Tea party dispute spotlights Sarah Palin's speaking fees
When the Washington Speakers Bureau exclusively signed Sarah Palin last fall, it expected to get a lot of attention, but a new defamation lawsuit between battling conservatives is bringing more than it bargained for.
The prestigious booking agency ("Connecting with the World's Greatest Minds") boasts a stable of A-listers who command big bucks for speeches around the globe, including George and Laura Bush (and daughter Jenna), Tony Blair, Katie Couric, Colin Powell, Condoleezza Rice and many more. When Palin signed a deal in September, she began sifting through 1,000 speaking requests.
Palin and the company have repeatedly refused to disclose her fees, but a suit filed last week by Tennessee businessman Bill Hemrick against Tea Party Nation founder Judson Phillips is lifting the veil on her sky-high price tag. Phillips wanted Palin as the keynote speaker for February's tea party convention and asked millionaire Hemrick for $25,000 as a partial deposit for Palin's $100,000 contract. Hemrick agreed, according to the suit, in the belief that the for-profit Tea Party Nation would help with his own political action committee.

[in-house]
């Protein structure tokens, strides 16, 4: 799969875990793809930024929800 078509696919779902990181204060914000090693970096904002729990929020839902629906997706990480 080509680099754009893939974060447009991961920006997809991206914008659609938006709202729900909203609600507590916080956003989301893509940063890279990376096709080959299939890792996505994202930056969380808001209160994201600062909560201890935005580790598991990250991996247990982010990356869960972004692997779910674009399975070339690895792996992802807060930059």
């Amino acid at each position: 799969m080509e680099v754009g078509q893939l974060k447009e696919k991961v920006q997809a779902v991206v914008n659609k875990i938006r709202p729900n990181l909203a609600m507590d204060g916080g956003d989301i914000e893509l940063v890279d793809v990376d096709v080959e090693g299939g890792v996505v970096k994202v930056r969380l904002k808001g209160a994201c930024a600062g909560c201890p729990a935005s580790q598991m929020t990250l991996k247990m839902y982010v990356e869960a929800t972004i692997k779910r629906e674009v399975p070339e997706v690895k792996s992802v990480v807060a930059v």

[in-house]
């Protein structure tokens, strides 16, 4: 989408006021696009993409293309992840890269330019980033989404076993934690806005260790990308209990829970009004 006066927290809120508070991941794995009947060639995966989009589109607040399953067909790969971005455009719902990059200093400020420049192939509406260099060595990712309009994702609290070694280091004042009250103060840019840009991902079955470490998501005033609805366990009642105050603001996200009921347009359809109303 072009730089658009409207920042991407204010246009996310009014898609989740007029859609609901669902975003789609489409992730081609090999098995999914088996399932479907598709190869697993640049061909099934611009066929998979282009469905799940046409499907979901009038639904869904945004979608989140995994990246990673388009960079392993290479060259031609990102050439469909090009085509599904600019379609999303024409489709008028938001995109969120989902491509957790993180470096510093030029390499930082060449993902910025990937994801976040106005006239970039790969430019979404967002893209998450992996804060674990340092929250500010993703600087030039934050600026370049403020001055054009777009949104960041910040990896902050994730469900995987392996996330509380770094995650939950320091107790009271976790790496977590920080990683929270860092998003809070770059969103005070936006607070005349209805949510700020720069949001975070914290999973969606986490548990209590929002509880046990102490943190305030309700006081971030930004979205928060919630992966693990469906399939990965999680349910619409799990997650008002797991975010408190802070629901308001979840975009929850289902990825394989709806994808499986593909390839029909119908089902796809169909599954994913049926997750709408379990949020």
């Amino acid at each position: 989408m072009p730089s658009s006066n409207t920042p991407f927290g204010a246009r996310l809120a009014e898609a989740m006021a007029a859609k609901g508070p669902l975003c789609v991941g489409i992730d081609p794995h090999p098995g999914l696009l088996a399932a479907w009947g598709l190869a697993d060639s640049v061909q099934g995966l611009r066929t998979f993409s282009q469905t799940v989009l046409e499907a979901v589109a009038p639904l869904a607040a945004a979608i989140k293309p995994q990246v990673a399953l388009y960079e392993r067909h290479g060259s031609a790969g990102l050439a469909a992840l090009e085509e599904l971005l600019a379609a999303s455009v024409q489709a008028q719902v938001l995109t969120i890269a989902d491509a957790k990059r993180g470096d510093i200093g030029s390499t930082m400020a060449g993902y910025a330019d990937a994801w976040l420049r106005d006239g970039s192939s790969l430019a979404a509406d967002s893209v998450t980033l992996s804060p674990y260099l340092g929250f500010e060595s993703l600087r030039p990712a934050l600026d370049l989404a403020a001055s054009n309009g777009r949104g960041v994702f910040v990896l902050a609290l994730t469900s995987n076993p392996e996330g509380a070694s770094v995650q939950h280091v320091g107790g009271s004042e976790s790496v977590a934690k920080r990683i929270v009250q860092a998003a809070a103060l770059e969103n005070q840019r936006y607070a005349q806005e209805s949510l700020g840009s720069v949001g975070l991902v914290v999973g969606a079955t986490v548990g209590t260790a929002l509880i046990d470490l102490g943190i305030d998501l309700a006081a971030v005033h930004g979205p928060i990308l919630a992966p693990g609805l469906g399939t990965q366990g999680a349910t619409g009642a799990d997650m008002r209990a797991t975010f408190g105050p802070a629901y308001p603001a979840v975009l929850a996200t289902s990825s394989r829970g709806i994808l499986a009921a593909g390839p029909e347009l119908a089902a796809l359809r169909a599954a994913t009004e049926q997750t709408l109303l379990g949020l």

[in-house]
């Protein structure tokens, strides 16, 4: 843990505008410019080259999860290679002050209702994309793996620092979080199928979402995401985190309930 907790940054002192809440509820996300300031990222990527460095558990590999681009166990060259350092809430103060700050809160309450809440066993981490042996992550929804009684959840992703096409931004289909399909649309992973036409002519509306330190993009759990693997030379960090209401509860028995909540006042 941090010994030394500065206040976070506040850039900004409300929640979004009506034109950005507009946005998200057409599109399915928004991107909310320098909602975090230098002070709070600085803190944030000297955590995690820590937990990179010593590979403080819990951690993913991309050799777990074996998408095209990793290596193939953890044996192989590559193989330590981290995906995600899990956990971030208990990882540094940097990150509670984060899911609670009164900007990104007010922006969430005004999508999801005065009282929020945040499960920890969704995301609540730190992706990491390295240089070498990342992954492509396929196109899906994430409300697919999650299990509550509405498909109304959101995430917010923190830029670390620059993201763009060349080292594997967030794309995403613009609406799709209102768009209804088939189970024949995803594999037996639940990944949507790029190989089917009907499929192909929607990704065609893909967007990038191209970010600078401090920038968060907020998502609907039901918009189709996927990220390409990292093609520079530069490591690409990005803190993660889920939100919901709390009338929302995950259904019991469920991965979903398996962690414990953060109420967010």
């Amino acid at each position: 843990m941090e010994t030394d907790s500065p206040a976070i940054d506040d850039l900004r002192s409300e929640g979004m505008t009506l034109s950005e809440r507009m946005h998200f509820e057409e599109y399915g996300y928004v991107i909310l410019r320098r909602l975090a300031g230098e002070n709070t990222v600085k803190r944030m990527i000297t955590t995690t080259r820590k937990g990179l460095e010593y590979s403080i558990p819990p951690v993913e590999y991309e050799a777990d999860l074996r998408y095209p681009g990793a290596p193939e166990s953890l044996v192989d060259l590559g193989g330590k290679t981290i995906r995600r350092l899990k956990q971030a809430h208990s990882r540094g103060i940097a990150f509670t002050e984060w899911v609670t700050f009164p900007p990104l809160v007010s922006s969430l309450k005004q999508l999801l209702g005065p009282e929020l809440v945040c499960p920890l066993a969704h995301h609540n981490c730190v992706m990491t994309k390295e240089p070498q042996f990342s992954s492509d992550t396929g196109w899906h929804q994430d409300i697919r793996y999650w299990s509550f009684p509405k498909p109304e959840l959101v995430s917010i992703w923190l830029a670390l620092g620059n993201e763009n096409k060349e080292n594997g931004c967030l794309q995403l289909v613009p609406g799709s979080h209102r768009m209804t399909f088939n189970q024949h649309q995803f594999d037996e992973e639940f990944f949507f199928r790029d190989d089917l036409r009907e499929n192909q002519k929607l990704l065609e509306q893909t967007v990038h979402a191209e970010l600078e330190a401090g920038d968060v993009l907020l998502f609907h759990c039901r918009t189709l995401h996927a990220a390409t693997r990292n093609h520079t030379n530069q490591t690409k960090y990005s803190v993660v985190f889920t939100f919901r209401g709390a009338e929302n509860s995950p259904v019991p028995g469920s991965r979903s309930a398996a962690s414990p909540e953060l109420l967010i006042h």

After Palin was booked, the two men had a falling-out -- Phillips repaid Hemrick's money but banned him from the convention. Now, Hemrick is suing for $500,000 in damages, claiming Phillips used his cash, acted in bad faith and damaged his reputation. Tea Party Nation spokeswoman Sherry Phillips said Washington Speakers Bureau "approved" Hemrick as a lending source, but she had no further comment.
"My client is not in the business of being a lender or financier," Hemrick's lawyer Phillip Jones told us Tuesday. "He only agreed to provide financial assistance to Mr. Phillips because he thought it was part of a larger reciprocal relationship to support certain common beliefs."
Washington Speakers Bureau did not respond to repeated requests for comment.
The Reliable Source
March 31, 2010; 1:03 AM ET
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